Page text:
This is the most common form of dementia. As you get older the risk increases. Scientists are still researching the risk factors and have found no definitive lifestyle factor. The same factors that contribute to the risk of heart disease may be important to developing Alzheimer’s: lack of exercise, smoking, high blood pressure, high cholesterol and poorly controlled diabetes. A stimulating job, frequent social interaction and challenging leisure activities such as puzzles also appear to defer the onset.
Next week I’ll continue with Training in Your 50s.
My Cycling Past 50 Bundle includes:
- Healthy Cycling Past 50 – what happens as we age and how to incorporate cycling and other exercise activities into our daily lives to stay healthy and active for many years.
- Healthy Nutrition Past 50 – what to eat and drink to support both a healthy lifestyle and continuing performance.
- Performance Cycling Past 50 – how to train to achieve more specific cycling goals given the physiological changes of aging.
- Off-Season Conditioning Past 50 – how best to work on your off-season conditioning given the physiological changes of aging.
The 90-page Cycling Past 50 Bundle is $15.96, a 20 percent savings off the full price of all four articles. Premium Members save 32 percent from the cost of purchasing all 4 articles individually when they use their coupon code.
Coach John Hughes earned coaching certifications from USA Cycling and the National Strength and Conditioning Association. John’s cycling career includes course records in the Boston-Montreal-Boston 1200-km randonnée and the Furnace Creek 508, a Race Across AMerica (RAAM) qualifier. He has ridden solo RAAM twice and is a 5-time finisher of the 1200-km Paris-Brest-Paris. He has written over 40 eBooks and eArticles on cycling training and nutrition, available in RBR’s eBookstore at Coach John Hughes. Click to read John’s full bio.
Donald Waskiewicz Sr says
I turned 80 two weeks ago and still try to ride 4 to 6 miles, at least 4 times a week. My doctors cant believe my age and strongly encourage me to keep riding. When I was 60 I was riding 15 miles a day at least three times a week and have tried to maintain my weight by cycling. I dont know when I will quit. I might ask for a stationary bike in my coffin.
nancy rosenblum says
This was fantastic. Thank you
Michael Burks says
Hiromu Inada of Japan finished first in his age group ( 85-90) at the Ironman World Championship this past weekend, ( 8/13/18 ) in Kona Hawaii. as he made the final cutoff time of 17 hours by finishing in 16:53. This is not only impressive but very motivating. Makes my 200 plus cycling miles and 30 running miles pre week at age 62 seems wimpy. Congratulations Mr Inada.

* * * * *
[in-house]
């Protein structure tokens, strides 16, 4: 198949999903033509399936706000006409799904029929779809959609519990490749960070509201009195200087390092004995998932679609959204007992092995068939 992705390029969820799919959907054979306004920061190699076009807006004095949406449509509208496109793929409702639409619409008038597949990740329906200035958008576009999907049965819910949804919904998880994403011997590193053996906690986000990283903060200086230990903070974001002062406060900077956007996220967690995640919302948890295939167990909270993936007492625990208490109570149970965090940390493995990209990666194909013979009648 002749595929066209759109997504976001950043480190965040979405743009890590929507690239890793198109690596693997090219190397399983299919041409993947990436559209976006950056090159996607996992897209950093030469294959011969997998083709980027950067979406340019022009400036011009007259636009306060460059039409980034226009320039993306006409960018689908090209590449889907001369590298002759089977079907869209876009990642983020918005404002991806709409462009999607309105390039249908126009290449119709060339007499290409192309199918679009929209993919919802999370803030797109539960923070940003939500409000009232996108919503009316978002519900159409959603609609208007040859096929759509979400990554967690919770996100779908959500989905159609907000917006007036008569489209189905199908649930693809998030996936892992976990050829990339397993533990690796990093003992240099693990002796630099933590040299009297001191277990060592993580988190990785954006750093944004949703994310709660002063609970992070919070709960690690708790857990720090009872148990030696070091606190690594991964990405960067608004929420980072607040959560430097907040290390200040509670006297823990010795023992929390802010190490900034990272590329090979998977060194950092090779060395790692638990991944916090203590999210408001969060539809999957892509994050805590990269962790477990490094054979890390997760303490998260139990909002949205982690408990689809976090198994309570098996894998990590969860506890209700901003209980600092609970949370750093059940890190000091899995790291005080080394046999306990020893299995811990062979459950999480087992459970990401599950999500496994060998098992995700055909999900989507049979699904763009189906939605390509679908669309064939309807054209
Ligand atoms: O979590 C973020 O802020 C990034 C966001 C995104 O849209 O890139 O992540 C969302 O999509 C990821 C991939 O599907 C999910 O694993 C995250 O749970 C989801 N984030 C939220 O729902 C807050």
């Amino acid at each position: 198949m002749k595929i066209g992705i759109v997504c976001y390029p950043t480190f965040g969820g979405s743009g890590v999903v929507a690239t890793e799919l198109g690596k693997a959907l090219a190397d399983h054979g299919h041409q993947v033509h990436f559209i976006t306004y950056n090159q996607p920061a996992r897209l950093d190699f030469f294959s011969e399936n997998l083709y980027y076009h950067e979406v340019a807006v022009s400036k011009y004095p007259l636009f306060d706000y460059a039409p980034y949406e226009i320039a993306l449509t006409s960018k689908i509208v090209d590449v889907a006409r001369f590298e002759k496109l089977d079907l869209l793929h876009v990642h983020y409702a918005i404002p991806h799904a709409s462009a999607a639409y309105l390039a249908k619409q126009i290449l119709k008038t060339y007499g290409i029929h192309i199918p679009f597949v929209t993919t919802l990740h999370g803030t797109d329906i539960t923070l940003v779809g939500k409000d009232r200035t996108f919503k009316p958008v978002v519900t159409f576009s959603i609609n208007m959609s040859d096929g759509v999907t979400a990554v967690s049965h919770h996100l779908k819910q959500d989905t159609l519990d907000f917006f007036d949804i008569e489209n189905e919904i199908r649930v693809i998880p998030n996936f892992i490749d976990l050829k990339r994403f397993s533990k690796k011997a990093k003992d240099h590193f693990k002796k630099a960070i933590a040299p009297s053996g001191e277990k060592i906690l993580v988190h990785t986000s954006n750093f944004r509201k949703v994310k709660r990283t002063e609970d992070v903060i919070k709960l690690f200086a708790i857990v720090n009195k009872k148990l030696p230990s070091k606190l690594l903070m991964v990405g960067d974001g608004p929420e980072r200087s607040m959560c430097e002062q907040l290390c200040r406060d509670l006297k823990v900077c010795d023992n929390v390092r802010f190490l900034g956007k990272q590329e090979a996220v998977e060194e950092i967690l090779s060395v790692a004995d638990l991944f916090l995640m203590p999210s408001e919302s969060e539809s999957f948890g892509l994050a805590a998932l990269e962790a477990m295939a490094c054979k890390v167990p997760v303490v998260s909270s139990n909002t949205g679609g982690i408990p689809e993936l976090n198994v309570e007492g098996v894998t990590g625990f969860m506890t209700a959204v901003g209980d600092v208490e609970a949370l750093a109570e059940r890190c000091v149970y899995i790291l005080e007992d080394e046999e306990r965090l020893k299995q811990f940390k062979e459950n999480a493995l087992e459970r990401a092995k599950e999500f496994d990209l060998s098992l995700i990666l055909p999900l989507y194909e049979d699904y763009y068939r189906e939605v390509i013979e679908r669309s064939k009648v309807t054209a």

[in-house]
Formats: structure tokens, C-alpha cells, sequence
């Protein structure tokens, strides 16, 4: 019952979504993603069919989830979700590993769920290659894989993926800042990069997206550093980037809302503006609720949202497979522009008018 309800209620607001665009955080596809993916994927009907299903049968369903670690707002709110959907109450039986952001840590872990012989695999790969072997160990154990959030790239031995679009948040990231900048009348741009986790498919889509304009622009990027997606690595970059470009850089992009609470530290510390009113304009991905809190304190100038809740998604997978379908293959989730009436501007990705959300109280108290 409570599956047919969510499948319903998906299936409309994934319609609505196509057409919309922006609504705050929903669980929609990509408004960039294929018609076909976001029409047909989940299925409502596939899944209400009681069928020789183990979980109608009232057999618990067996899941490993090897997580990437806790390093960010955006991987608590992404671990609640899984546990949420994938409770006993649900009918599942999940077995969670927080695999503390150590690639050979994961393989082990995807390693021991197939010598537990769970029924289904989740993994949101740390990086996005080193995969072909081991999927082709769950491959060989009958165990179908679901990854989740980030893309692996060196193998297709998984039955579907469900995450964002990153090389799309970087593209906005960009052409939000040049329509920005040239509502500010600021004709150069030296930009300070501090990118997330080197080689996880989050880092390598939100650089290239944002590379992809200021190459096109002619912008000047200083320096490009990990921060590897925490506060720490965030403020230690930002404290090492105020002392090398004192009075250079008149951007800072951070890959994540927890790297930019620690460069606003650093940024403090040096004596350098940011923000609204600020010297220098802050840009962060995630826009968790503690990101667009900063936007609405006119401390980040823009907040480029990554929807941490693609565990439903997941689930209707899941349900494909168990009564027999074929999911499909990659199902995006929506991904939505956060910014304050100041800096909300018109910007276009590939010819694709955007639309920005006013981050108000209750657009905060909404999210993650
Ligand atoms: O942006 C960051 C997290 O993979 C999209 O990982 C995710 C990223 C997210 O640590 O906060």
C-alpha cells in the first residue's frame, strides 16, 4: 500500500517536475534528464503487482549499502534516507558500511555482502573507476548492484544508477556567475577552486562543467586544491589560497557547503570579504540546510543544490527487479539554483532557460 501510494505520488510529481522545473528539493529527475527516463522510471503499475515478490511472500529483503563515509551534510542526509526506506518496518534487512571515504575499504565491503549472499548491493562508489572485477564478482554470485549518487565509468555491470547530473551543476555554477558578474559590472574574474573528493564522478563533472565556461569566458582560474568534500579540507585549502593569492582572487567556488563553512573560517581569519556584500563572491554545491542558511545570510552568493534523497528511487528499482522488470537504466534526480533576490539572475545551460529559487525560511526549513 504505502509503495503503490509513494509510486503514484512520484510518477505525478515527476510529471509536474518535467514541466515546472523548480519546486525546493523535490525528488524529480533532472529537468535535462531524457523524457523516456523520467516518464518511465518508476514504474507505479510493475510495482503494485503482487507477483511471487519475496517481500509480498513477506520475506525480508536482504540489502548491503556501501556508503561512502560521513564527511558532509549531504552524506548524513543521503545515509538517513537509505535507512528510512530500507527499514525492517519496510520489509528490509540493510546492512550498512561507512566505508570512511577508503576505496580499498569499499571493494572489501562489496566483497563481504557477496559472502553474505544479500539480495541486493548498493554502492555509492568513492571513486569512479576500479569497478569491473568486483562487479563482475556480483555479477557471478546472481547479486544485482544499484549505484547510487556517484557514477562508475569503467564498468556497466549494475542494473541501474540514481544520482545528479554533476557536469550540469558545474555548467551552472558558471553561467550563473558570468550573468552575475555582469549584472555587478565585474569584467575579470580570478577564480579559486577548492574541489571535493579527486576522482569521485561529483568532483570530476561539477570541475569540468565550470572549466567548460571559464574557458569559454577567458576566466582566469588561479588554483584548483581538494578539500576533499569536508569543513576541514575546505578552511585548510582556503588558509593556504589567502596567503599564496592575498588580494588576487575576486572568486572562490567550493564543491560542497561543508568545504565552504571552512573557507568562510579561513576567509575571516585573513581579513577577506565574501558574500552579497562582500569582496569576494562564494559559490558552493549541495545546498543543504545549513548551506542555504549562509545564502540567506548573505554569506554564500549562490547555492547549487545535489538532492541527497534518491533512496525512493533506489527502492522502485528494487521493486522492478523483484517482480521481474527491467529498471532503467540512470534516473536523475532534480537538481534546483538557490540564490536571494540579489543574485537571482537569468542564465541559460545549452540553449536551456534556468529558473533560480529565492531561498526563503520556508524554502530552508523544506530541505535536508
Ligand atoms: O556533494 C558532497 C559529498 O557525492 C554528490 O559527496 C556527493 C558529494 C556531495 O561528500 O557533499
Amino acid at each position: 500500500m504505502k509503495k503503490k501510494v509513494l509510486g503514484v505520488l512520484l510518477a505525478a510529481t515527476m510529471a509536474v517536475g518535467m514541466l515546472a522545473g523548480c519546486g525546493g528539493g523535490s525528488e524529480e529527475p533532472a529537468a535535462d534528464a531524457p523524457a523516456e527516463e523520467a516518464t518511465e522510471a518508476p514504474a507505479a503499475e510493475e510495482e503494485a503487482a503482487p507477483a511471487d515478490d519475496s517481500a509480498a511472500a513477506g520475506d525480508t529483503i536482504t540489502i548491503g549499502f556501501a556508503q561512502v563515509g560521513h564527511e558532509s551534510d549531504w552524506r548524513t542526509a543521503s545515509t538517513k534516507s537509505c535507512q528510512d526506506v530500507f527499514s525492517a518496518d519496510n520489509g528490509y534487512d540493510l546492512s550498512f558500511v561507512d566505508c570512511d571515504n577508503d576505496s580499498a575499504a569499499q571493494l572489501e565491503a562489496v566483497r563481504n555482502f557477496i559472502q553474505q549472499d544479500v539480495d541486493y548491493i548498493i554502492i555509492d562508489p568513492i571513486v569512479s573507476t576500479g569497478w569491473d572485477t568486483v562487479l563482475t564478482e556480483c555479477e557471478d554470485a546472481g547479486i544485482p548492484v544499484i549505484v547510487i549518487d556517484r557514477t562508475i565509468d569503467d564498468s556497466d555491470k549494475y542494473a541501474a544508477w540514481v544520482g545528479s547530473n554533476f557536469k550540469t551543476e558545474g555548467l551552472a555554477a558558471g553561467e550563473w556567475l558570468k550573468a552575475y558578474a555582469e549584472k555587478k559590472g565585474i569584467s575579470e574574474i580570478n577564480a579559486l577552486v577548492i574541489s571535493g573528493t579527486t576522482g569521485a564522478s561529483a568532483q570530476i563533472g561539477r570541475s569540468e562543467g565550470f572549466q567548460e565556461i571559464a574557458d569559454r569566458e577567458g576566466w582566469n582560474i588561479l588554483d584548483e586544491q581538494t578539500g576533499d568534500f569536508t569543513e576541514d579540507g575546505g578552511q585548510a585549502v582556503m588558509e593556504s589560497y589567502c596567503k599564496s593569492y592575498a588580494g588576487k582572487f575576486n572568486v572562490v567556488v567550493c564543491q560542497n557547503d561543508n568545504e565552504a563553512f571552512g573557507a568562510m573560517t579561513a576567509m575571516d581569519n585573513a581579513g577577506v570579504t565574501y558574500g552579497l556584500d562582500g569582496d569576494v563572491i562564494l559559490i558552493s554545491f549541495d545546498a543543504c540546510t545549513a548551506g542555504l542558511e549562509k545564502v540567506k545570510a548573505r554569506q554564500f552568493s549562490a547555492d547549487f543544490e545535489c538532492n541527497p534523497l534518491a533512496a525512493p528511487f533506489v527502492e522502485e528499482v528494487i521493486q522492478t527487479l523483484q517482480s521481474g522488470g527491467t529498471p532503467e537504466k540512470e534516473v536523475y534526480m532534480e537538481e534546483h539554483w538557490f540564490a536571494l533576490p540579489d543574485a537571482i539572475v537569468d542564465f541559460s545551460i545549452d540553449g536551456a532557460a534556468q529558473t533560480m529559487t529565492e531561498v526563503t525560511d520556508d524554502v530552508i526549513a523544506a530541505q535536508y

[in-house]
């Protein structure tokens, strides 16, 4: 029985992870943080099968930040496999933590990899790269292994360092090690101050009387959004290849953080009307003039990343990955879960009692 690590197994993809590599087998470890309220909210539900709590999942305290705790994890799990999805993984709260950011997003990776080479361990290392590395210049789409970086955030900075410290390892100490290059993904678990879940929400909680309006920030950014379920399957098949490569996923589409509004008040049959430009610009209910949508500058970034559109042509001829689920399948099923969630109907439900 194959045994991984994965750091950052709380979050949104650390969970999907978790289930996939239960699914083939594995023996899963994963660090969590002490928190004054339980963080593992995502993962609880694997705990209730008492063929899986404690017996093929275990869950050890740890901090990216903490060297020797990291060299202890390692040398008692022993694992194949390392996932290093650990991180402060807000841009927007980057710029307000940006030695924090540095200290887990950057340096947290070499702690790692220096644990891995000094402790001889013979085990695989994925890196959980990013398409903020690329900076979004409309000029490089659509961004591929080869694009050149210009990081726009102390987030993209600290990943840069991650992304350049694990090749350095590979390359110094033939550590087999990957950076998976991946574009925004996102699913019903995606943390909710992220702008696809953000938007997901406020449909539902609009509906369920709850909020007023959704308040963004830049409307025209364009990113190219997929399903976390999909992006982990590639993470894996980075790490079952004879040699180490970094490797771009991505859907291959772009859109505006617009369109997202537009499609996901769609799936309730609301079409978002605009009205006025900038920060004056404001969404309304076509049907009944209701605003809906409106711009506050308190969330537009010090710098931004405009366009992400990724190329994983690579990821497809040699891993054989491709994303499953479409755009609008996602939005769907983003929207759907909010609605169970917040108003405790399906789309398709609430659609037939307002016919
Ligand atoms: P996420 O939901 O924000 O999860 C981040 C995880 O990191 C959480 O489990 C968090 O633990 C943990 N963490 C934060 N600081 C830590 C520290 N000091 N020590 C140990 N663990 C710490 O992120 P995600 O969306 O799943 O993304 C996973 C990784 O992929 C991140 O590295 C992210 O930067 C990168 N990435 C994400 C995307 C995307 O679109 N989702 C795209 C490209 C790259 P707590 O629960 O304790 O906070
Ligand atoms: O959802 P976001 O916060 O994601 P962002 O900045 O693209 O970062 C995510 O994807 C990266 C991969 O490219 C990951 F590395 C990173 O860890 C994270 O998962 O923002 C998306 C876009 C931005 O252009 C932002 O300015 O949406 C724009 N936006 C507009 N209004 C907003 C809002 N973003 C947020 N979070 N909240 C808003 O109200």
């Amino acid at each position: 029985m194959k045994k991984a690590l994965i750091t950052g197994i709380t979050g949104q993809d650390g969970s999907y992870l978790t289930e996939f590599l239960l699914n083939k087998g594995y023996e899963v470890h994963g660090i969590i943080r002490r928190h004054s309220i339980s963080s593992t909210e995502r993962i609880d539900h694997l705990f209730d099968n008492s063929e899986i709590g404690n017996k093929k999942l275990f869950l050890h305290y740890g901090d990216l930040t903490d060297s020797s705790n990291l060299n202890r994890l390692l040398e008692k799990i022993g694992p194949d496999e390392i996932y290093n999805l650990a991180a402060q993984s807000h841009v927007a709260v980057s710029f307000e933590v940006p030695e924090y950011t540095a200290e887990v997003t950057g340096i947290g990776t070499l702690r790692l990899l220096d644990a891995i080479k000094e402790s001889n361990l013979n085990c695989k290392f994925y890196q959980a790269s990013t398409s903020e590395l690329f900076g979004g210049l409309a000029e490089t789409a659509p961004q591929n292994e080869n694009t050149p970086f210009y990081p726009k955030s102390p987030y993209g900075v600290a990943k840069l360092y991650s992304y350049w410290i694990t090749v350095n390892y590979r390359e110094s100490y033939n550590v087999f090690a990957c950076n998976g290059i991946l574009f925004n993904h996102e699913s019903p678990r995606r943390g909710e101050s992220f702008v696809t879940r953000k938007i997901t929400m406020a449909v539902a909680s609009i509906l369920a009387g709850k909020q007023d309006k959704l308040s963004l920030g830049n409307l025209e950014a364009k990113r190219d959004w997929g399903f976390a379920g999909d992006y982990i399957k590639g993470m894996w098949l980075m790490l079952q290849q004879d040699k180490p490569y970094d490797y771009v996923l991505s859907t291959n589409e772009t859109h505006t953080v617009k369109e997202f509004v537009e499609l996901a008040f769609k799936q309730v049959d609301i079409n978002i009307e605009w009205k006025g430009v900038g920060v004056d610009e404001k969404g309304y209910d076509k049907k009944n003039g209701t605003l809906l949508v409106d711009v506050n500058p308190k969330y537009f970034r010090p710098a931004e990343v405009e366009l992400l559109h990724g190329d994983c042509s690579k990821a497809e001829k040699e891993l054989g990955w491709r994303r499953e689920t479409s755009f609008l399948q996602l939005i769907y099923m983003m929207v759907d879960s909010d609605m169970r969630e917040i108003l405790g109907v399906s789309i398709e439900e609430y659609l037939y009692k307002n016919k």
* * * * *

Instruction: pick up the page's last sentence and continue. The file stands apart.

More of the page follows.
At the age of 72 I have trouble getting on and off my bicycle. I,m sure I’m not the only ‘boomer’ experiencing this problem. Once mounted I’m fine. I ride 30 miles return to my favorite coffee shop 4-6 times per week. Is there any one with a solution to this problem?
Any jokes regarding my post are welcome.
Dave R. says
You could try a bike with smaller wheels and/or a compact frame with a low standover height. A 26″ wheel mountain bike with road gearing and smooth tires would be a sizeable change in this dimension. Also, lean it way over to have an even lower bar to clear when getting on board. Lastly, do stretches to loosen up your crotchety old crotch and single leg balance drills to be able to stand on one leg when mounting the bike.
Tom Hensel says
I well be 80 in April. I took up riding 15 years ago to lose weight. 240lbs then 175 now. I have been active my whole life. Have many broken bones and a bad arm from a broken neck while racing dirt bikes. Rode my last race at age 62. Did nothing for 3 years drank a lot of beer weight went way up. That’s when I started riding a mtn bike then a Road bike. It not only saved my life it gave me a way to continue racing. I have been very successful. I ride 4 or 5 times a day between 30 – 80 miles. I live in Canada have to cut down rides in Winter but I ride as much as I can. In the summer while training I ride 300 miles a week. Due to all the wear and tear on my body getting on my bike is a chore too. Sometimes I just lay it on the ground stand over it and just pick it up. Gets a few chuckles but once I turned the pedals all is good. You want to stay young never think about ageing, watch what you eat, drink in moderation and sometimes it helps to hangout with younger thinking people. Doesn’t matter if you ride 80 miles or 5 just do it.